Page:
Yeah, it depends a lot on which tournament also. In general, I just try to make myself in good shape. As the days get closer to the tournament, it’s more like individual, I’d say how I feel, what I would like to do, what I would like to practice and work on.

And yeah, mentally, it’s more of just trying to adjust. If you’re feeling nervous, just try to relax. If you’re feeling too relaxed, then maybe pump yourself up the day before, maybe try to really get yourself motivated to play. You always want to try to find a balance between feeling really confident and positive but at the same time having a little bit of that pressure inside so that you know you’re going to have an edge.

On Getting Competitive Matchplay Leading Up to Tokyo

Kanak Jha's Bundesliga team at Ochsenhausen. From left to right: Samuel Kulczycki, Simon Gauzy, Hugo Calderano, Kanak Jha, Maciek Kubik
Kanak Jha’s German Bundesliga team at Ochsenhausen. From left to right: Samuel Kulczycki, Simon Gauzy, Hugo Calderano, Kanak Jha, Maciek Kubik. Source: TTF Ochsenhausen.

I’ve seen chatter that it’s hard to get in competitive matches these days due to COVID. The Europeans have ETTC going on, and the Asians have their own internal things going on. Do you feel like the team tournament this weekend [at 888 Table Tennis Club] is close to that?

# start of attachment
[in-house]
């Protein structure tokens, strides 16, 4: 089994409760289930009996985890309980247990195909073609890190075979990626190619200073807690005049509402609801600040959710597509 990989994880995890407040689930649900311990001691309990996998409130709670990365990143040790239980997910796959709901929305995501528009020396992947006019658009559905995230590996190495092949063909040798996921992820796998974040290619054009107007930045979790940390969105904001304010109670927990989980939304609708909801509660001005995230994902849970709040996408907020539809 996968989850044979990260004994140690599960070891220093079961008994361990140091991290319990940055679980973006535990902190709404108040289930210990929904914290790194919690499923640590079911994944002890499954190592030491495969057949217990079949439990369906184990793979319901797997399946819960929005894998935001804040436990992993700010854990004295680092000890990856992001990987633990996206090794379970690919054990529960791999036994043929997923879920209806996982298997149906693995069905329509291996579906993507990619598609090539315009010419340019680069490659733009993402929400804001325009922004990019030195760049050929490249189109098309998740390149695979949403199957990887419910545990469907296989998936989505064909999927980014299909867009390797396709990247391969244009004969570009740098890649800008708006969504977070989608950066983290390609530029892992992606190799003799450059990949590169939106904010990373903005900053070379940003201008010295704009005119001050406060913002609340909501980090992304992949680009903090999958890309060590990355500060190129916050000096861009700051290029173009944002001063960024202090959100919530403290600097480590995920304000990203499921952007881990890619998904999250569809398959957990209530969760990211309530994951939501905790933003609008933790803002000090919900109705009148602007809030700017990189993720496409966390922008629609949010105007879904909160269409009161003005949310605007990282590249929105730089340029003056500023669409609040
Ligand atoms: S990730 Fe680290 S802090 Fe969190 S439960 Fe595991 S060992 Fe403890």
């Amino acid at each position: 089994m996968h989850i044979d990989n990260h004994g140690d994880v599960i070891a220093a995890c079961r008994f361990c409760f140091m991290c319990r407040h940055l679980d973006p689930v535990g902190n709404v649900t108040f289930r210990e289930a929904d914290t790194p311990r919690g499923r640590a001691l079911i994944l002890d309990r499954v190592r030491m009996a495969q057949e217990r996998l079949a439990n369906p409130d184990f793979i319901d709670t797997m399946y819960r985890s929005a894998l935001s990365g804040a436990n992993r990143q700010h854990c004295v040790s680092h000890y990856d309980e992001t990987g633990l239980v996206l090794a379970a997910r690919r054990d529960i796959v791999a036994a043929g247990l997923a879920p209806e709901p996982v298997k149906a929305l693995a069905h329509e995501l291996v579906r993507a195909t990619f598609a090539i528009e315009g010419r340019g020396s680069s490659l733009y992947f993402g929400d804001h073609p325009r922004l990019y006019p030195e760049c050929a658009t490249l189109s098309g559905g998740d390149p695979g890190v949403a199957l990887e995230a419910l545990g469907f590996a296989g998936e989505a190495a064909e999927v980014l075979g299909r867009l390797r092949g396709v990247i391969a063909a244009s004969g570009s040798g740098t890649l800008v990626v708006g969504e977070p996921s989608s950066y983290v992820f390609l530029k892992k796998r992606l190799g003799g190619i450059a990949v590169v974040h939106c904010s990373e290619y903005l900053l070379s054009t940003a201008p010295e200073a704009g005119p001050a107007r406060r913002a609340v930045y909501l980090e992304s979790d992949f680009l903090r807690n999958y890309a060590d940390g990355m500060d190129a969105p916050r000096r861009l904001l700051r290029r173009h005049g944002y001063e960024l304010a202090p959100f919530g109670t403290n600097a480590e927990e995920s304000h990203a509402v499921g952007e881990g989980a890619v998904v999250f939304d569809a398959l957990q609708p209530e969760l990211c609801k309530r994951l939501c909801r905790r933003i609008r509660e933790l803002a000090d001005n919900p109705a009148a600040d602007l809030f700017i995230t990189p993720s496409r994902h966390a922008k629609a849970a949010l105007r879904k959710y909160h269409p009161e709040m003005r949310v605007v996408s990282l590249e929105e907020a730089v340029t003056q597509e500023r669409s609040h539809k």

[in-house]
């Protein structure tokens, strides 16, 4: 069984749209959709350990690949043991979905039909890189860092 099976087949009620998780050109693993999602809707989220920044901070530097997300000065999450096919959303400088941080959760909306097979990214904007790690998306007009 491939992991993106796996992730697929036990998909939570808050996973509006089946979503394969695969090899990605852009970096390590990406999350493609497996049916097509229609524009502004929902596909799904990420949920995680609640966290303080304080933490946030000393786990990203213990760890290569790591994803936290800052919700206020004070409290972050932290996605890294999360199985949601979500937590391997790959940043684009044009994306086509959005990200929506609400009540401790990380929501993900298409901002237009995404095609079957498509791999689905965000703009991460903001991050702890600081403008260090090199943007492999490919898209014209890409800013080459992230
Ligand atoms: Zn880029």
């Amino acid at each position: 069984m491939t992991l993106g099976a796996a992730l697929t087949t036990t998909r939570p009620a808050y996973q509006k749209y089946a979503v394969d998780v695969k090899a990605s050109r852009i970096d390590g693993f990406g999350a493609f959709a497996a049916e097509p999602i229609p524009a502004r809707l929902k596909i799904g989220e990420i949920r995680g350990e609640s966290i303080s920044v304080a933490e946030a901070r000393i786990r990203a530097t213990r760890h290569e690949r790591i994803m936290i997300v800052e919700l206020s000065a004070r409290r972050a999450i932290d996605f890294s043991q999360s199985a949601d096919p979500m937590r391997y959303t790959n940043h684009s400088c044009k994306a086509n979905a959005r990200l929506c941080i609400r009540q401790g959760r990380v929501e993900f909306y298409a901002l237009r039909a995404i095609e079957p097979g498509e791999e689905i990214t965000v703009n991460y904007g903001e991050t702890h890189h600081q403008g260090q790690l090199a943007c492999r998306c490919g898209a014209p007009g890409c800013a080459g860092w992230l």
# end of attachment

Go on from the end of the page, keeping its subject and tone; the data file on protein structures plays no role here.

Yeah. First, going into Tokyo, it’s a really different feeling compared to a normal event, just because there’s been no real international competition for such a long time. That’s something that’s not really normal in the table tennis scene. You’re used to playing a lot of international events, competing a lot, and now there’s really been no events for such a long period, so it’ll definitely be a little different feeling than a normal preparation.

That’s why I’m also really happy that we’re having an event this weekend where we can compete a bit and play some serious high-level matches and get yourself into the groove and see what is working, what is not working, and mentally try to get yourself into that competitive state and competitive feeling.